“Orson Wells, during an early Sunday matinee, late in his life and the life of the Mercury Theater, when it was running out of money for a proper beard budget, holding in gin vomit during the last five minutes of Agamemnon,” I say, after considering him for a moment.

“Wells was, like, thirty when the Mercury disbanded,” Picky notes. “And still pretty svelte. Definitely not sober, though, I’ll grant you that.”

“Well, we’re all using our imaginations right now, Picky, so let’s just… do that,” I sigh. “Just let our little mind rules go, and imagine the fun world that I created with the power of my latent dreaming.”  

Picky scrunches up her face as if she’s really making an effort at something, and holds it there for about fifteen seconds, complete with very annoying, nasally hum that somehow warbles between bass and falsetto in a spectacularly obnoxious way. “Nah,” she says finally, with an exaggerated relaxation of her spine.

“He looks like Vince Vaughn ate John Favreau, and Chef Favs got stuck about halfway down his throat,” the Kid offers.

Thus Choked Zarathustra,” Picky finishes. “So money.” Thus satisfied, we continue.

The rest of the hallway, indeed it’s vast majority, is devoted to the Eastern gods and heroes, the kind of iconography that Westerners so often find to be picturesque curiosities with which to line their orientalist warrens. There are so, so many Buddhas: seated Buddhas, reclining Buddhas, warrior Buddhas, hell Buddhas, plainly adorned Buddhas of the Theravada tradition, Mahayanan Buddhas with their colorful flourishes, some Tibetan bodhisattvas with terrible, beautiful visages, mixed in with various Hindu deities of greater and lesser acclaim (with an over-representation of Ganesh and Shiva, based on a quick trunk-and-arms count.)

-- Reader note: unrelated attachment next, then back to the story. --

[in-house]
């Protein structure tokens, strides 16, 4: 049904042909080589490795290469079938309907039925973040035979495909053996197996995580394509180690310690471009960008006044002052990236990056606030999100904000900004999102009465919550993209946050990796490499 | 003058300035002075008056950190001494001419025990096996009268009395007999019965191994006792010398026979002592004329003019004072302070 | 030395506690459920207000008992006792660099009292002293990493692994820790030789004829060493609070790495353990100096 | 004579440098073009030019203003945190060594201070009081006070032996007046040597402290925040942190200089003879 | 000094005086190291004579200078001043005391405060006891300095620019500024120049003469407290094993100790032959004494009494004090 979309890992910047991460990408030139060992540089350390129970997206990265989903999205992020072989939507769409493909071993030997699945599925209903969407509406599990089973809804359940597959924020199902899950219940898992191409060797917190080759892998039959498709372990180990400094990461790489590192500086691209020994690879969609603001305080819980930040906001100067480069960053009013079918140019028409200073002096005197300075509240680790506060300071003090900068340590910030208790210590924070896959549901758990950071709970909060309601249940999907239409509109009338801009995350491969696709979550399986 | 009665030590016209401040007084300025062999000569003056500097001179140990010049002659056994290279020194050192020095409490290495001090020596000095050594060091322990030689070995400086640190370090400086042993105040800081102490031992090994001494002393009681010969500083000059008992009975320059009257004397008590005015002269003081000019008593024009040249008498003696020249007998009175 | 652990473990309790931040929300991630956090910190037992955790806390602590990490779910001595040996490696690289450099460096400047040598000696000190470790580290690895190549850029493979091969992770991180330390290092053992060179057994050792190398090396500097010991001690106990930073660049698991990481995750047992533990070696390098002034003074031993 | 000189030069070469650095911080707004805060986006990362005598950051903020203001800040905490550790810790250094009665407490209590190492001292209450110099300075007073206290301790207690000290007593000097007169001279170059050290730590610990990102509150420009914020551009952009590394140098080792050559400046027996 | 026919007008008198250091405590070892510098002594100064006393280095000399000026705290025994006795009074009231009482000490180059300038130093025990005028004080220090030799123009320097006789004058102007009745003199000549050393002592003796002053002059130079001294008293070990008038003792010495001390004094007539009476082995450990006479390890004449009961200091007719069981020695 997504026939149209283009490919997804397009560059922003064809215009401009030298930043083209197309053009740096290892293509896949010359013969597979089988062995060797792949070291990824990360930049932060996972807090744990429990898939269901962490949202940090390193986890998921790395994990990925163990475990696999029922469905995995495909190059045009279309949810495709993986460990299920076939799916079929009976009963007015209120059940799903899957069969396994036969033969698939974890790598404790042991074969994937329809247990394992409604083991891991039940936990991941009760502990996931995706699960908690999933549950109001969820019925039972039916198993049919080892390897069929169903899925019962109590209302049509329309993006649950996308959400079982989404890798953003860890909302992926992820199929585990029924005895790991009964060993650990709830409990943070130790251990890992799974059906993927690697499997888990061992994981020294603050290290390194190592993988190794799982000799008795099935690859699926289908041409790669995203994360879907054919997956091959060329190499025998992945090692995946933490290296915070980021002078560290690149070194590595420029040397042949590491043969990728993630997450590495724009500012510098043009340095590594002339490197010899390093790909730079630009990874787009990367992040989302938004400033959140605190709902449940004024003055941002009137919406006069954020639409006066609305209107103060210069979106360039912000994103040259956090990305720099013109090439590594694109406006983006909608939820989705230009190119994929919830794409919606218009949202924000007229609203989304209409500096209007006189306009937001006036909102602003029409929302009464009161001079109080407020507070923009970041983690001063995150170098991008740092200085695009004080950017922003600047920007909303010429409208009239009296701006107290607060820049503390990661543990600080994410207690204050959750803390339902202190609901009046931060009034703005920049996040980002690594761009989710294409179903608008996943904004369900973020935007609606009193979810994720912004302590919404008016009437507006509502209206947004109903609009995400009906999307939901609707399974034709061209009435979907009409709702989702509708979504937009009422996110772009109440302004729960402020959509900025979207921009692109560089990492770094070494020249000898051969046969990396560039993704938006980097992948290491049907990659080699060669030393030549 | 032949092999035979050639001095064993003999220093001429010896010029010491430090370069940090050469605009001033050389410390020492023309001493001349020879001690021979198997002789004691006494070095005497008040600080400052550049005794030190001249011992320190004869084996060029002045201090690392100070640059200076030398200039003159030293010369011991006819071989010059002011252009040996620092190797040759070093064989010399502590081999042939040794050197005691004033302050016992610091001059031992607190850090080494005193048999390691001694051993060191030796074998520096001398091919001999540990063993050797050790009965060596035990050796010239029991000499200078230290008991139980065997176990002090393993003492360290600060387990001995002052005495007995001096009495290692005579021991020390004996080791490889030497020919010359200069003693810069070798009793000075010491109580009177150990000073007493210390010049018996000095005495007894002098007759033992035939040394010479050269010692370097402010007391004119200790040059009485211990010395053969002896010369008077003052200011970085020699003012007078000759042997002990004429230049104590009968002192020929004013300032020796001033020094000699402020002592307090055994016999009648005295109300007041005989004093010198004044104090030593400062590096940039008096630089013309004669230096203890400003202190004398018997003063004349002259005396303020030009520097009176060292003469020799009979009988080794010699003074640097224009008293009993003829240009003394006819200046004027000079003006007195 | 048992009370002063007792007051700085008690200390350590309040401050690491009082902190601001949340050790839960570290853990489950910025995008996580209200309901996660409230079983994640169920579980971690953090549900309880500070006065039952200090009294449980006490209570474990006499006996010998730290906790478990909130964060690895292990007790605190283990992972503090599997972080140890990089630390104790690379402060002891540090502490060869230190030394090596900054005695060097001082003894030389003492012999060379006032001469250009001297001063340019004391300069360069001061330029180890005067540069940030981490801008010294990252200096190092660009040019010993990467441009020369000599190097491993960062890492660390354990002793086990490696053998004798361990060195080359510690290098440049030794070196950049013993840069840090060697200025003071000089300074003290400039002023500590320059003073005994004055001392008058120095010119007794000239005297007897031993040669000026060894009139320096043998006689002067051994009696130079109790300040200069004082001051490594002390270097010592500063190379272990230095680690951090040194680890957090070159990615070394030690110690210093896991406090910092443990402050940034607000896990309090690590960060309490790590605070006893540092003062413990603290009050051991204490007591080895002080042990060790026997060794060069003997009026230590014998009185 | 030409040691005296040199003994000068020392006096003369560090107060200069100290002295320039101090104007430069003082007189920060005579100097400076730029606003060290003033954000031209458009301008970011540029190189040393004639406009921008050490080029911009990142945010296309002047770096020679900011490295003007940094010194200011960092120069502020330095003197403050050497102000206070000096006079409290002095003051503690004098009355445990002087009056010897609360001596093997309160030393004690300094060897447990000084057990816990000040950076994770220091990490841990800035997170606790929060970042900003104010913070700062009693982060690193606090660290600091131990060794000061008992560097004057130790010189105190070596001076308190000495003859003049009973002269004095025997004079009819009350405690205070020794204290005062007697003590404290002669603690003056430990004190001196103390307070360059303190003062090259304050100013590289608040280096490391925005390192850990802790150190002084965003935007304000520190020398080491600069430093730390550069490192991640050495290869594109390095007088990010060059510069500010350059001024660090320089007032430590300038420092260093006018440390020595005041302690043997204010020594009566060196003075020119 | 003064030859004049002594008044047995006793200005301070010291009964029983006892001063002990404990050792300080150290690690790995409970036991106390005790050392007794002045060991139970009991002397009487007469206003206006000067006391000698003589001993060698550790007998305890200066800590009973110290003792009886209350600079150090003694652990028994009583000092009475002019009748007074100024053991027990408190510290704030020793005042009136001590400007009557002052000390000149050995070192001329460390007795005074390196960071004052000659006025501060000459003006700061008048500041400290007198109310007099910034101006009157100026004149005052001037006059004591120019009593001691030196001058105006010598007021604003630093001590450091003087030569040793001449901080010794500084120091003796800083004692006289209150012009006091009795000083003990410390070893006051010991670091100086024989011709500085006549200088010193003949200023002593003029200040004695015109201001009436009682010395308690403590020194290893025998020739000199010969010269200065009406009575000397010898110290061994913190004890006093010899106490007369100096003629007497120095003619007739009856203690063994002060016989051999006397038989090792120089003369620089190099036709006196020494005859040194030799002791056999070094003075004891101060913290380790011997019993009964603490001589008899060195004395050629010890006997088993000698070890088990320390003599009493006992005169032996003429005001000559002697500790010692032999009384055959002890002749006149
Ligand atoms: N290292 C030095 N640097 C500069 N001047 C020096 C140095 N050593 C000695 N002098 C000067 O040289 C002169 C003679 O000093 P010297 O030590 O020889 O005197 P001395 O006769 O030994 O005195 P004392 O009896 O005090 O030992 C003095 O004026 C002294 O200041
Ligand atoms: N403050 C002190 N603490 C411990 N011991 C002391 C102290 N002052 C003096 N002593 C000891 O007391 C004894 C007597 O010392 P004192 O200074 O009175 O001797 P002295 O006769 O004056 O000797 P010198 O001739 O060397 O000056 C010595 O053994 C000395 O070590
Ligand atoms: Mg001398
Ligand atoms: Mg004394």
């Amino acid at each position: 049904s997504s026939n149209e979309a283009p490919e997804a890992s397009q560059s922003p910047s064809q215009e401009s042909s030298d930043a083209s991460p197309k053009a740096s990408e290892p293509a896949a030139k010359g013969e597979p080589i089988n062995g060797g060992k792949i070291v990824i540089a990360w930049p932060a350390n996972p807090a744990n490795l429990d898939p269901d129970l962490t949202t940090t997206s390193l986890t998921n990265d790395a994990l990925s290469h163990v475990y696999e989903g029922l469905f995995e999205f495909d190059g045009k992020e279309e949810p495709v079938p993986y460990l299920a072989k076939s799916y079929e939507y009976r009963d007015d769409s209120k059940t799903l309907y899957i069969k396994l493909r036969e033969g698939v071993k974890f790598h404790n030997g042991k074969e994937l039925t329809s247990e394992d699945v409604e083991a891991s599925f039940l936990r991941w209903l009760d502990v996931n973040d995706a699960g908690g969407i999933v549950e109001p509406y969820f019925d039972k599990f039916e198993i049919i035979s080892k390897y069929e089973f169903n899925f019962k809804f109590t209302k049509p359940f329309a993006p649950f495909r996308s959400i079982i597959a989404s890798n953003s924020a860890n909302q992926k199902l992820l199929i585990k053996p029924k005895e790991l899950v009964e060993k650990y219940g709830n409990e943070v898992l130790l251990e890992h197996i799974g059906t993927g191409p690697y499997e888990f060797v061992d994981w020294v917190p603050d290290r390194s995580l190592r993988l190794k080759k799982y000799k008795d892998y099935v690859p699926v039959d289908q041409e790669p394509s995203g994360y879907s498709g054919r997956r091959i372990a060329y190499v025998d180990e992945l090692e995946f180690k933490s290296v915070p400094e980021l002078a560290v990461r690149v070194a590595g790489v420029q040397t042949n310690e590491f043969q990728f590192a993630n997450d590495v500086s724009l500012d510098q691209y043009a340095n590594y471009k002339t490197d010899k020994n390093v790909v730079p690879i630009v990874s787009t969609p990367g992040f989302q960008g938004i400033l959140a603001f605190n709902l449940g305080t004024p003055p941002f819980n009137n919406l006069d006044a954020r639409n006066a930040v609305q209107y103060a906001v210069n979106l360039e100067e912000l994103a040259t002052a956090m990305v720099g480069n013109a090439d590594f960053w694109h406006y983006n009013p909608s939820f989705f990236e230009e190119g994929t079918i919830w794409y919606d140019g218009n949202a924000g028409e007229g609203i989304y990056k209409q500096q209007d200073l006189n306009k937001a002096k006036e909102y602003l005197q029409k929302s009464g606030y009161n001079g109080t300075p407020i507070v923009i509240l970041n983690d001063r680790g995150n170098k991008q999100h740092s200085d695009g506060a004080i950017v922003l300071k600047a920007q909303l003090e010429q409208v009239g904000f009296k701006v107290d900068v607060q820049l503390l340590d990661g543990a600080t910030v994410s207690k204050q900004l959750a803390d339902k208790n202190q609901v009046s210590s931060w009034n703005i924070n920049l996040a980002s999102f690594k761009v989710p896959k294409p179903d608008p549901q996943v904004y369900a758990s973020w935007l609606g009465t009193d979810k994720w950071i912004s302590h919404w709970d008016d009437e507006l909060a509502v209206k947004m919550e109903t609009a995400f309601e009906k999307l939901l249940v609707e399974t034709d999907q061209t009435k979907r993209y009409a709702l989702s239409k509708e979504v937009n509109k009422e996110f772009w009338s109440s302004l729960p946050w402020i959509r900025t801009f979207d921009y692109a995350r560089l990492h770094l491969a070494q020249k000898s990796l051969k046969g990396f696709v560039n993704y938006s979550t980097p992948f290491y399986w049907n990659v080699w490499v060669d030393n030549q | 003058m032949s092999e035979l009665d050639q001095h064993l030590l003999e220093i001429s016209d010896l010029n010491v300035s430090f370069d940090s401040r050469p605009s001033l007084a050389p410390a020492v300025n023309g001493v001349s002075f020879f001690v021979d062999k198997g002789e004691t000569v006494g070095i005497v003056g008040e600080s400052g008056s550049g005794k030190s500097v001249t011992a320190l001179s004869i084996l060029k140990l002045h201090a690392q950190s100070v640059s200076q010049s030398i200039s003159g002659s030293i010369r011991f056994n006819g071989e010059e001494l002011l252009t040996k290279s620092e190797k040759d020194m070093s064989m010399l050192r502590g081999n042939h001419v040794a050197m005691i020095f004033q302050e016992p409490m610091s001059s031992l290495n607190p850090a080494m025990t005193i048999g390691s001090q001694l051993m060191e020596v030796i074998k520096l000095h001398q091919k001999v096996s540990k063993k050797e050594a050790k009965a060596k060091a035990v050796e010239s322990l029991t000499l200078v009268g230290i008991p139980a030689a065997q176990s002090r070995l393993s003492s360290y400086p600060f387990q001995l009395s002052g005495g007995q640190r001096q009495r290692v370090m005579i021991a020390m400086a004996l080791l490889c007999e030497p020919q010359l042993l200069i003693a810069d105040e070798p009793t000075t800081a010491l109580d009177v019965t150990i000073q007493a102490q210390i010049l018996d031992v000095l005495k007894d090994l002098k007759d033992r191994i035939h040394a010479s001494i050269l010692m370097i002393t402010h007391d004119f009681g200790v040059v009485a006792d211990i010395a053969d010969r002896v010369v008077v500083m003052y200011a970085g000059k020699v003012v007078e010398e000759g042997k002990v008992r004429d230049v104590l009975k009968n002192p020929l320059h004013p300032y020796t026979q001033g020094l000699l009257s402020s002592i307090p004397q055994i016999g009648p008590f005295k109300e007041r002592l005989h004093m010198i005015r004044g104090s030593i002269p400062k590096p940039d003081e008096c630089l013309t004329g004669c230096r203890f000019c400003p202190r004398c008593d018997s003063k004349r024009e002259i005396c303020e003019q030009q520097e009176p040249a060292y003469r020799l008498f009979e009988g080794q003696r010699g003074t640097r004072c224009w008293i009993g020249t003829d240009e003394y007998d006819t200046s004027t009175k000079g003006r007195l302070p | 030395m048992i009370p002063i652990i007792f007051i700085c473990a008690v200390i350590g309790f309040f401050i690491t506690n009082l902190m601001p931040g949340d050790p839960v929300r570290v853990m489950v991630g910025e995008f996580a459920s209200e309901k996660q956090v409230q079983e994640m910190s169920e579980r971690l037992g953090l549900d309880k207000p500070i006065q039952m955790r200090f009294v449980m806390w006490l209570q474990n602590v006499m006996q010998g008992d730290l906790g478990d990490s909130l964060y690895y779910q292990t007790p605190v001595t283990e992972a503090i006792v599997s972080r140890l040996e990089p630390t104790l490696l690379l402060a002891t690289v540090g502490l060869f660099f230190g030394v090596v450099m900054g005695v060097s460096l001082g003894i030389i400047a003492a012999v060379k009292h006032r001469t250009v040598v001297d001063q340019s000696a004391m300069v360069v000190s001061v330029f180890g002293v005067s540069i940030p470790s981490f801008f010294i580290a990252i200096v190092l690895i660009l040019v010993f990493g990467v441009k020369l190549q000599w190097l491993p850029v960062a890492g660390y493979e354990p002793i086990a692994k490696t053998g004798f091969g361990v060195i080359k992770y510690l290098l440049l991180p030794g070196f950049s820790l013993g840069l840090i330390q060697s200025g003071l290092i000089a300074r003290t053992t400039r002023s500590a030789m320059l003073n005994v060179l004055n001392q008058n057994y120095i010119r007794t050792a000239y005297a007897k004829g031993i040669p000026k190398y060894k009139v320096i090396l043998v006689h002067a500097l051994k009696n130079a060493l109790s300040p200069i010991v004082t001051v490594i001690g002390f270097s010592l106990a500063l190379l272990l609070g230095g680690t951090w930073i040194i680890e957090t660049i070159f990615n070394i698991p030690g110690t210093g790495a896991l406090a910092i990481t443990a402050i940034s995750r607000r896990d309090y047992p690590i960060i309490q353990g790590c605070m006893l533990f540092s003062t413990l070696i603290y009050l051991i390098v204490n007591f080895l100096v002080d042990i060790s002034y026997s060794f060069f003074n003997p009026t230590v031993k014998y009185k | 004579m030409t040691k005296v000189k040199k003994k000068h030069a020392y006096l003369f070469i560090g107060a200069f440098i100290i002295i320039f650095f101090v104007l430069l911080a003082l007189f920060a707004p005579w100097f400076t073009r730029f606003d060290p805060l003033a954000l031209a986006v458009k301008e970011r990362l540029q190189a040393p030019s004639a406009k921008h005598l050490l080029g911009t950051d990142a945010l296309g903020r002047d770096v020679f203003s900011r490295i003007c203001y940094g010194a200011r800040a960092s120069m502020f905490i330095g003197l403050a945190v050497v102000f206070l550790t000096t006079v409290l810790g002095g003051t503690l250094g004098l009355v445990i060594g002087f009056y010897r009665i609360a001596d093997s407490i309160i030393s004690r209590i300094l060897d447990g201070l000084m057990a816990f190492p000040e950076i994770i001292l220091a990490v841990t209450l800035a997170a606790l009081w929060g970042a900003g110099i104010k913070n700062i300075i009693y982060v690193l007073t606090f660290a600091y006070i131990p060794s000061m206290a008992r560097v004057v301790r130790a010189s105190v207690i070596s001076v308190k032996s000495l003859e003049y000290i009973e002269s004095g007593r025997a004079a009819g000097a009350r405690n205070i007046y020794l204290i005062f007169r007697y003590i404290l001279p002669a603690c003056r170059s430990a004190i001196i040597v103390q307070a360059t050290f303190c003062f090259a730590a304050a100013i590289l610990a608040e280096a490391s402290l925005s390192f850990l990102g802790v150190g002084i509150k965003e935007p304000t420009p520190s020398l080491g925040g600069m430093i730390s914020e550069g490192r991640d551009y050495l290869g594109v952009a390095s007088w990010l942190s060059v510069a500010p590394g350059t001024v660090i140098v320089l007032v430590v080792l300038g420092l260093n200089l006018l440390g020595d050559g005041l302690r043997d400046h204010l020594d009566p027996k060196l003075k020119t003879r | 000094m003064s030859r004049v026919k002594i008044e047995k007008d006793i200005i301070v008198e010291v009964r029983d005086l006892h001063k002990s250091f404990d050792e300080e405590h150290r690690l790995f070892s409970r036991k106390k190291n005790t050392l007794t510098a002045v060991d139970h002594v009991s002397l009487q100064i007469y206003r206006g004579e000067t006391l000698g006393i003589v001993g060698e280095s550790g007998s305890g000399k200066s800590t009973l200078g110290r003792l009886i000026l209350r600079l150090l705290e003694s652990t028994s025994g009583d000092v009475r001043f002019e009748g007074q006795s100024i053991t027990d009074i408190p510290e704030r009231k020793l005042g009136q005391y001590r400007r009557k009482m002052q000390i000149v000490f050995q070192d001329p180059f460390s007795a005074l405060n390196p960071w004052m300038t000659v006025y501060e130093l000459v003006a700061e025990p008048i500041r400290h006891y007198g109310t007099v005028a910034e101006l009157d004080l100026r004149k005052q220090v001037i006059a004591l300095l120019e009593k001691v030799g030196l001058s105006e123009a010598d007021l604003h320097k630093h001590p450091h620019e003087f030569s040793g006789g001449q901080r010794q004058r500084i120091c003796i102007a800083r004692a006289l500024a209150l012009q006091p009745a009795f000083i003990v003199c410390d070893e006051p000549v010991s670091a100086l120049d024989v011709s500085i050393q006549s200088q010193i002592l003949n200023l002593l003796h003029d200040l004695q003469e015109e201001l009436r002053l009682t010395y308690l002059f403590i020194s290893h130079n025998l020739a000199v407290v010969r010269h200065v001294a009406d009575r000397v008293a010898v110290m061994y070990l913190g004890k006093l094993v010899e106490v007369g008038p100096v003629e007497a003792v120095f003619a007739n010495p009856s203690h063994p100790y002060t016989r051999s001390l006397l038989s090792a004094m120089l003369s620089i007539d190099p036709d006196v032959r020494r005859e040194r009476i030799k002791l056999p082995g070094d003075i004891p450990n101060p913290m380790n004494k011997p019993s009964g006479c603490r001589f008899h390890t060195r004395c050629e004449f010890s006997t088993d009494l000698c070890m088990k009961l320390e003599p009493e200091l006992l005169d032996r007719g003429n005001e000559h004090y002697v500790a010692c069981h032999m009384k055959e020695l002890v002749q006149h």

“Ok, if we could return to the argument I’m currently crushing you in, I got you dead bang; you can’t just go and dilute rhetorical meaning to such a degree that there’s nothing left for me to argue with,” the Kid shrugs. “If “magick” is just a blanket term for modes of human behavior, as you claim, it is still a thoroughly dualist one, that validates the unreal as much as the real. Fancy it up and philosophize it all you want, it’s still a belief system that gives as much aid and comfort to bullshit as it does reality. Ergo, it is functionally useless.”

“Love when you code-switch from ‘Hard Science Facts Are Literally The Only Thing’ to ‘I Sort Of Understand the Difference Between Dualism and Non-Dualism, So Metaphysics Do Matter, Actually.’” Picky snorts. ““Especially when you follow it up with a categorical statement about a hard line between what’s real and what’s illusory.”

She takes a sliver of smoldering incense from one of the holders. A replacement stick slides up from a small chute in the wall, and  a tiny, impressively articulate mechanism that looks something like a Zippo crossed with a school bell folds out of the index finger of the hand-shaped holder, gingerly lighting the stick and then snuffing out the flame; the stick sizzles into a slow cherry burn as it quivers into place.

  “The Drop is a nation of mystics, and there’s nothin’ anyone can do about it, except maybe grift off of it,” the Kid says. “I just find it stunning that someone as supposedly clever as yourself continues to stand up for one specific kind of magical thinking, when you rail constantly and violently against almost any other kind.”

“Knowing it’s all bullshit is the starting place, not the stopping place,” Picky says, coming to a stop in front of a particularly striking bronze-and-gold visage of Maitreya, the future Buddha.  She crouches before it and whispers something inaudible, then places the incense at the seated statue’s feet. “The path you’ve gone down may technically be ahead of the unquestioning zealot, but it’s a philosophical dead end.”